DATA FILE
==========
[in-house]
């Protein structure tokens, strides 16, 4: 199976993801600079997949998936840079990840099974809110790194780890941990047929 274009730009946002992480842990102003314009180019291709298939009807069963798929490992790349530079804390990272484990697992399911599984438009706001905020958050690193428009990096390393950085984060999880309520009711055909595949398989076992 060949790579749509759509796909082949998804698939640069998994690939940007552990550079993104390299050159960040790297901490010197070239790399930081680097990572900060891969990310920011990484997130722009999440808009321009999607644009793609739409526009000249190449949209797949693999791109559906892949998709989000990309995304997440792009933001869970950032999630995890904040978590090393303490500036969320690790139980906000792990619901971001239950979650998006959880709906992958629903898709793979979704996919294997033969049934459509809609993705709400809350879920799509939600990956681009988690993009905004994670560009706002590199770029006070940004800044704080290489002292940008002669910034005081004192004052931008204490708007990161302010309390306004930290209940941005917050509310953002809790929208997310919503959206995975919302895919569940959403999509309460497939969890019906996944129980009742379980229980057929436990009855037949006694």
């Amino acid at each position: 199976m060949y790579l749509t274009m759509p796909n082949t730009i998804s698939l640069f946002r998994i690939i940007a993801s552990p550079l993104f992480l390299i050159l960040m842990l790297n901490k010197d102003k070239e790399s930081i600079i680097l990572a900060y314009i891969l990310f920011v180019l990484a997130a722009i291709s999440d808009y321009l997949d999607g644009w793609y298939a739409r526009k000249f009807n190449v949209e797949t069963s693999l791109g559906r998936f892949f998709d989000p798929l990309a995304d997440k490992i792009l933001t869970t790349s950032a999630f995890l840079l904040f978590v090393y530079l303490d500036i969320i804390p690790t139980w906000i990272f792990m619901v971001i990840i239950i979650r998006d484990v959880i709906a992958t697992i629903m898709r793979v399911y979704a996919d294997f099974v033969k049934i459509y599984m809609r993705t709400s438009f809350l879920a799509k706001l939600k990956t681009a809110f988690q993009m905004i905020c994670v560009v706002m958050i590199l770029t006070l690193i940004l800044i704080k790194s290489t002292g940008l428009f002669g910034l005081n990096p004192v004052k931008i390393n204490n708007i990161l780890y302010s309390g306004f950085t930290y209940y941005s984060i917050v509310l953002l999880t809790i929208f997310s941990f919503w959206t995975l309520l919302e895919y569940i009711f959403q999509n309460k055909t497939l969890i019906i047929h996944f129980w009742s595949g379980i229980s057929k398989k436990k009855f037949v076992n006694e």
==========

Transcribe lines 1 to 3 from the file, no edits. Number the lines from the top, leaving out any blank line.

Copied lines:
[in-house]
């Protein structure tokens, strides 16, 4: 199976993801600079997949998936840079990840099974809110790194780890941990047929 274009730009946002992480842990102003314009180019291709298939009807069963798929490992790349530079804390990272484990697992399911599984438009706001905020958050690193428009990096390393950085984060999880309520009711055909595949398989076992 060949790579749509759509796909082949998804698939640069998994690939940007552990550079993104390299050159960040790297901490010197070239790399930081680097990572900060891969990310920011990484997130722009999440808009321009999607644009793609739409526009000249190449949209797949693999791109559906892949998709989000990309995304997440792009933001869970950032999630995890904040978590090393303490500036969320690790139980906000792990619901971001239950979650998006959880709906992958629903898709793979979704996919294997033969049934459509809609993705709400809350879920799509939600990956681009988690993009905004994670560009706002590199770029006070940004800044704080290489002292940008002669910034005081004192004052931008204490708007990161302010309390306004930290209940941005917050509310953002809790929208997310919503959206995975919302895919569940959403999509309460497939969890019906996944129980009742379980229980057929436990009855037949006694």
């Amino acid at each position: 199976m060949y790579l749509t274009m759509p796909n082949t730009i998804s698939l640069f946002r998994i690939i940007a993801s552990p550079l993104f992480l390299i050159l960040m842990l790297n901490k010197d102003k070239e790399s930081i600079i680097l990572a900060y314009i891969l990310f920011v180019l990484a997130a722009i291709s999440d808009y321009l997949d999607g644009w793609y298939a739409r526009k000249f009807n190449v949209e797949t069963s693999l791109g559906r998936f892949f998709d989000p798929l990309a995304d997440k490992i792009l933001t869970t790349s950032a999630f995890l840079l904040f978590v090393y530079l303490d500036i969320i804390p690790t139980w906000i990272f792990m619901v971001i990840i239950i979650r998006d484990v959880i709906a992958t697992i629903m898709r793979v399911y979704a996919d294997f099974v033969k049934i459509y599984m809609r993705t709400s438009f809350l879920a799509k706001l939600k990956t681009a809110f988690q993009m905004i905020c994670v560009v706002m958050i590199l770029t006070l690193i940004l800044i704080k790194s290489t002292g940008l428009f002669g910034l005081n990096p004192v004052k931008i390393n204490n708007i990161l780890y302010s309390g306004f950085t930290y209940y941005s984060i917050v509310l953002l999880t809790i929208f997310s941990f919503w959206t995975l309520l919302e895919y569940i009711f959403q999509n309460k055909t497939l969890i019906i047929h996944f129980w009742s595949g379980i229980s057929k398989k436990k009855f037949v076992n006694e």